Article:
GARDENDALE — Mark Cornelius is contributing to the history of Fieldstown by preserving the age-old grocery store of D. E. (Dock) Fields.
The city of Gardendale recently purchased the store and attached land to build a new fire substation.
Cornelius recognized the history of the building and the wonderful lumber it was built from. He grew up within rock-throwing distance from the store, where he purchased many all-day suckers and bubble gum.
Cornelius plans to reassemble the store on his home site. “It will be a smaller scale, but I hope to keep it as original as possible,” he said.
Cornelius lives in Fieldstown with his wife, Donna. He is the great-great grandson of William Alfred Fields, who founded Fieldstown in 1878. Cornelius is currently the girls’ basketball coach at Mountain Brook High School, and before that the boys’ basketball coach at Gardendale High, where he had been a star player years before.
The store first opened to the public in January 1938. At that time, Woco-Pep furnished the store with hand-pumped gasoline. Later, Pure Oil replaced them with electric pumps.
One could purchase most any item from kerosene to cow feed. Fresh meats, vegetables, eggs, bread, milk, cold drinks, cosmetics, nails, candy, tires, motor oil, roofing, sheet rock, batteries, toys and many other items were available.
It seemed to be a grocery/hardware store, and was really a small version of a huge grocery chain.
During those days, there were many coal and iron union strikes. The little store kept the families going until the strikes were settled. No one went hungry. At one point and time, Dock feared he would have to close up because of the strikes. Fortunately, once the men went back to work, Dock allowed them to pay off their debt as they financially could.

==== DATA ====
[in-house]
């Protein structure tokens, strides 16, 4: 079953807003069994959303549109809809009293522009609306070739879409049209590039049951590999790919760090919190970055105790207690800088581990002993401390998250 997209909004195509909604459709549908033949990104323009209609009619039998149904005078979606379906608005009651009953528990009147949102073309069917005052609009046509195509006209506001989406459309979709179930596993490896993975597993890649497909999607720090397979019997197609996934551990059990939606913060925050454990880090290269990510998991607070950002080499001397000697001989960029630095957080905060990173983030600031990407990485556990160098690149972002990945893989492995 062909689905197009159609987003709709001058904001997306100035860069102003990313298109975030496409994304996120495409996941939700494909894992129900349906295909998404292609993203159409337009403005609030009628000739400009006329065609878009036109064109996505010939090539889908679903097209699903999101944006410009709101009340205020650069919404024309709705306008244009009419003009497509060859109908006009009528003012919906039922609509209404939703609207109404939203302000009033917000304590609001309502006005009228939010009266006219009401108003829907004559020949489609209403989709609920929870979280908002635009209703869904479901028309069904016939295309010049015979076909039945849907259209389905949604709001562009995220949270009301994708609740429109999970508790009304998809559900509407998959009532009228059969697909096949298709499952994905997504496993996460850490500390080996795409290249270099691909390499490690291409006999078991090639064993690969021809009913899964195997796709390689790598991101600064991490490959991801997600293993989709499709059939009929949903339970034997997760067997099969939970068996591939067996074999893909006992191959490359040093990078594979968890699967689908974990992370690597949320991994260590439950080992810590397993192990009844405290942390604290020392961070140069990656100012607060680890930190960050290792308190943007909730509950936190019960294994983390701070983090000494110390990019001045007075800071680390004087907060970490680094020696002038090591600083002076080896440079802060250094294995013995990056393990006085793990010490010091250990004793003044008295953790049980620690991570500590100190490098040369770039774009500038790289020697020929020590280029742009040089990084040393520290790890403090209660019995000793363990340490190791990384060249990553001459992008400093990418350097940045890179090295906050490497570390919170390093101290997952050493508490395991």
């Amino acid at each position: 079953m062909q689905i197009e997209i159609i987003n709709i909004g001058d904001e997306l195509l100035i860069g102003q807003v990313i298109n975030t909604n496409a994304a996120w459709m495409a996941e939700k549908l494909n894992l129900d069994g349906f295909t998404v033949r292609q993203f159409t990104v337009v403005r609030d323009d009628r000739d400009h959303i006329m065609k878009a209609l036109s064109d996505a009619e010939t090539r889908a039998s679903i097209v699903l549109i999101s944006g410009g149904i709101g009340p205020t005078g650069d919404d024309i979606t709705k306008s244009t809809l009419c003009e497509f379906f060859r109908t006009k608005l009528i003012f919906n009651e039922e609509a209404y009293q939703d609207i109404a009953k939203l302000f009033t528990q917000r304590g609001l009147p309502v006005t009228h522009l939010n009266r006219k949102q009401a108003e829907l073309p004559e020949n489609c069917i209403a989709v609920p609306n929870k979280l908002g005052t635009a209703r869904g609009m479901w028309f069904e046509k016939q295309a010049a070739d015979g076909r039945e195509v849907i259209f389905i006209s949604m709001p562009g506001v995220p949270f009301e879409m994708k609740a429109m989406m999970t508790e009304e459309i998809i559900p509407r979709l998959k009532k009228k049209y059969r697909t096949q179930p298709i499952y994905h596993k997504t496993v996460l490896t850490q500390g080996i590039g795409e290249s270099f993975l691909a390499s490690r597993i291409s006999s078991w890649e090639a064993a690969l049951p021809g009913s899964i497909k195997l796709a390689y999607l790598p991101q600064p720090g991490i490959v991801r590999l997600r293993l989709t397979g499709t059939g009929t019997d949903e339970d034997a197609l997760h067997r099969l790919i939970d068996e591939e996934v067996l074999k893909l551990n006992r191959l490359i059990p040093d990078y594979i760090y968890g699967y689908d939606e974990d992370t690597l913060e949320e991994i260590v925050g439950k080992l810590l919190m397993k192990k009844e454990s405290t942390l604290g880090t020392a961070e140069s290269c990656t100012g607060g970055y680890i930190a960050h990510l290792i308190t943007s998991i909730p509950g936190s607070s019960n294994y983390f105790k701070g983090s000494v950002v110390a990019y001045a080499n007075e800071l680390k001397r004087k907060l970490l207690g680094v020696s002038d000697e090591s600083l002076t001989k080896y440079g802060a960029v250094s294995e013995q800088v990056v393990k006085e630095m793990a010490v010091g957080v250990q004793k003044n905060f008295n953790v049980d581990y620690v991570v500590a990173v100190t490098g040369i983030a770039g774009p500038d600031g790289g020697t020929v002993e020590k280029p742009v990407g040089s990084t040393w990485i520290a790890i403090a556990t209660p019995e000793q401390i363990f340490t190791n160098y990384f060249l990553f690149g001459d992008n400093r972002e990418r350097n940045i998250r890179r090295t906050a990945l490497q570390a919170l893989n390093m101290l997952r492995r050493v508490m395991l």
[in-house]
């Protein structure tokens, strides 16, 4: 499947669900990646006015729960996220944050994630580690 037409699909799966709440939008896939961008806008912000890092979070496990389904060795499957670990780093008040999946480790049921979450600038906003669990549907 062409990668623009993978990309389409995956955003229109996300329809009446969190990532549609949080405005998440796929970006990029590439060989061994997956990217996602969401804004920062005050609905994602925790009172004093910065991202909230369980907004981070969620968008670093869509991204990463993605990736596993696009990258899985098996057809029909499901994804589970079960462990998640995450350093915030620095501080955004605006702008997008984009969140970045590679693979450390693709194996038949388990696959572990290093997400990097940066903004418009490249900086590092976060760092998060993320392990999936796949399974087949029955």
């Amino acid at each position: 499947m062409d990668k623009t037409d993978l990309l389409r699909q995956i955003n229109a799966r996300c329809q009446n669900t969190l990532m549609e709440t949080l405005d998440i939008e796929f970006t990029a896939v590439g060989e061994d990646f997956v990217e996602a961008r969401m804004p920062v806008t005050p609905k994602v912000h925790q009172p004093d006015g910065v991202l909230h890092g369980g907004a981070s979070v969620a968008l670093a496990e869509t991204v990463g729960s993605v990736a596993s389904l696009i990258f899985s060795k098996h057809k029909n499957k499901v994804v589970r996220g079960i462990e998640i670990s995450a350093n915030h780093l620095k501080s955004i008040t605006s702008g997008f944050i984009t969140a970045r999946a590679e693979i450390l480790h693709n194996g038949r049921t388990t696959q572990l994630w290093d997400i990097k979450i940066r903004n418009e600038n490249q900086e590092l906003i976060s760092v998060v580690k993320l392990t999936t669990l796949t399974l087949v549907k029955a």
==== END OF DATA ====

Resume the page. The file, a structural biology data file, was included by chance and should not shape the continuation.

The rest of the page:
This was the meeting place for the men, once they came home from a day’s work. In the winter months, they gathered around the pot-belly stove to solve the world’s problems. In the summer months they gathered on the front porch and told long tales. World War II was a big topic since the war had emptied the community of most young men.
Roosevelt’s Fireside Chats were also a pleasure to discuss. The Great Depression was still on the hearts and minds of many.
On the fun side, this was a great place for the men to pitch horse shoes or play checkers. During the day, the ladies would shop for items to cook for supper. They took this opportunity to discuss their favorite radio soap opera.
Often, they would piece quilt tops or crochet with Maymie. Dock offered several promotions to his customers.
The ladies were so excited when White Lily started putting their flour in printed fabric sacks. This beautiful fabric was used to make the little girl’s dresses and the mom’s pretty aprons. Families had more flour than the mothers could bake up. The ladies would exchange fabric until they matched up their own pattern, which was ready for sewing.
The other exciting promotion was S&H Green Stamps. Customers could not believe they could actually get prizes with these little stamps.
Business started to decline once the larger chain stores opened in nearby areas. Citizens slowly watched their beloved little store sink. The store served the community and many families until the mid 1960s.
For many years now, it has been sad to see the little store boarded up.
If only the walls of the old store could talk.
Joyce Fields Blankenship is a member of the Gardendale Historical Society.